When you enable InnoDB monitors for periodic output, InnoDB writes their output to the mysqld server standard error output (stderr). In this case, no output is sent to clients. When switched on, InnoDB monitors print data about every 15 seconds. Server output usually is directed to the error log (see Section 5.4.2, “The Error Log”). This data is useful in performance tuning. On Windows, start the server from a command prompt in a console window with the --console option if you want to direct the output to the window rather than to the error log.
selectcount(distinct urls)/count(*) as urls_full, count(distinctleft(urls,100))/count(*) as urls_100, count(distinctleft(urls,125))/count(*) as urls_125, count(distinctleft(urls,150))/count(*) as urls_150, count(distinctleft(urls,200))/count(*) as urls_200 from base_info;
By default, the value of innodb_locks_unsafe_for_binlog is 0 (disabled), which means that gap locking is enabled: InnoDB uses next-key locks for searches and index scans. To enable the variable, set it to 1. This causes gap locking to be disabled: InnoDB uses only index-record locks for searches and index scans.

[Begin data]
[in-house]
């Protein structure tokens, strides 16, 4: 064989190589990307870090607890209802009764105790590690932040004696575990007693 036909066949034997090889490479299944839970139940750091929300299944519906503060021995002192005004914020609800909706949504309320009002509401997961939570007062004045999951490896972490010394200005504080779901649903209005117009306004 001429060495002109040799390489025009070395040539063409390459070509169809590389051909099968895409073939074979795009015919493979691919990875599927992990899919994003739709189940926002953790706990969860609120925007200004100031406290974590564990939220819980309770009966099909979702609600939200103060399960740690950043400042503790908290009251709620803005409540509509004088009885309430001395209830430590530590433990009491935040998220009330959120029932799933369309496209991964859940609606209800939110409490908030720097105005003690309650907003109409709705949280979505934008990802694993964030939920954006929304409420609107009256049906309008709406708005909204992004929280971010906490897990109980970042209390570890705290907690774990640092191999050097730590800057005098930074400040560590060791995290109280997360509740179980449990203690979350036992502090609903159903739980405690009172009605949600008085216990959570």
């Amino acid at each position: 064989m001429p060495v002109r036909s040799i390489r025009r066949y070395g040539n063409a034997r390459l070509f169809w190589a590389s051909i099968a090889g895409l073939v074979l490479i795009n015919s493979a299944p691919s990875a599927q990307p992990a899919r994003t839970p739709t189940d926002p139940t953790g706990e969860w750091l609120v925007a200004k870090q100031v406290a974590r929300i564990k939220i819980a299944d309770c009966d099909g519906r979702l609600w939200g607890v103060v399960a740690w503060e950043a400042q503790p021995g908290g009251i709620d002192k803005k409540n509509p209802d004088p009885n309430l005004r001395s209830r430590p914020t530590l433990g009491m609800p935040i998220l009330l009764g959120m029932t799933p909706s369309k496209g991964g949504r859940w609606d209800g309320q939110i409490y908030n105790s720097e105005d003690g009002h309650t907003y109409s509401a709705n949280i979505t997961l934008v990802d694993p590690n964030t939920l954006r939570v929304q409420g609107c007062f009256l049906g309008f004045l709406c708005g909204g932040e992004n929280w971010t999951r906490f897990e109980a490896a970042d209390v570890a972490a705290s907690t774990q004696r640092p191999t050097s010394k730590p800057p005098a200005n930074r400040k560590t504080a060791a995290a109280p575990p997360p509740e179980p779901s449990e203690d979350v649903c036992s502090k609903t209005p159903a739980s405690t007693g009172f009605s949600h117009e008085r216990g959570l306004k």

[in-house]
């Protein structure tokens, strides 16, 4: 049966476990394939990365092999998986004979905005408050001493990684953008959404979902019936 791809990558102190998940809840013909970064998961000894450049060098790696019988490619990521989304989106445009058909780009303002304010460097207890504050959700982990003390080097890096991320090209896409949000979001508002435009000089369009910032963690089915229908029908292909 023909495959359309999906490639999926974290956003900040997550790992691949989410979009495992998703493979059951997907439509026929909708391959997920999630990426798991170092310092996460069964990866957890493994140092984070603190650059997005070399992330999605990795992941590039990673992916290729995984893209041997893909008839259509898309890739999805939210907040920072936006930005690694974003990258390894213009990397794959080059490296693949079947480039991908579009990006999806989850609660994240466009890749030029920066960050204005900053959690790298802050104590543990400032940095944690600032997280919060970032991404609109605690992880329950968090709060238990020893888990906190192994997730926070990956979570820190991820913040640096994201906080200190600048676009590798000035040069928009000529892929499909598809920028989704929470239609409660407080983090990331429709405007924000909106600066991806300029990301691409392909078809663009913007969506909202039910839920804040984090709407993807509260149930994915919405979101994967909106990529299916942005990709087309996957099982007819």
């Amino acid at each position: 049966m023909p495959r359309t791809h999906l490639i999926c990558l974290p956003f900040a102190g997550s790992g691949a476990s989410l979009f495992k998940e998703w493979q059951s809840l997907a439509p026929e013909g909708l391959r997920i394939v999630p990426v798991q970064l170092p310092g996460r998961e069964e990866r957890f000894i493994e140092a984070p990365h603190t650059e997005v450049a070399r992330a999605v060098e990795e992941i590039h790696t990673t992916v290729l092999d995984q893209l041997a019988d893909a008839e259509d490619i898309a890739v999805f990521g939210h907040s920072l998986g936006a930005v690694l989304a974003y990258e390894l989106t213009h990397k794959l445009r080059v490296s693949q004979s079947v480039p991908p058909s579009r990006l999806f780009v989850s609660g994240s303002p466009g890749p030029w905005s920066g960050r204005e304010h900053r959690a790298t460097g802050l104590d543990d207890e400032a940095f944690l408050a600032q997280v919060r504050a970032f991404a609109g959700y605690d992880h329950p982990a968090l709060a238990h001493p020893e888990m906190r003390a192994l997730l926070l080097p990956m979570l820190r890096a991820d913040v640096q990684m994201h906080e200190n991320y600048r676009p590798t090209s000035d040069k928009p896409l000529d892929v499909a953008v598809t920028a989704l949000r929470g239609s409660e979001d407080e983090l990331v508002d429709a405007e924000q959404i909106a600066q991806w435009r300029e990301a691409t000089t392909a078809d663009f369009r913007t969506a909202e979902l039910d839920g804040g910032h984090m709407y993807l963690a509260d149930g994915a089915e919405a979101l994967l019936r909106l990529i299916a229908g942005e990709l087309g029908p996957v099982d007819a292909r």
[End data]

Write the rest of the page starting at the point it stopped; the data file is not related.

Enabling innodb_locks_unsafe_for_binlog does not disable the use of gap locking for foreign-key constraint checking or duplicate-key checking.
The effect of enabling innodb_locks_unsafe_for_binlog is similar to but not identical to setting the transaction isolation level to READ COMMITTED.
mysql> show variables like 'innodb_autoinc_lock_mode';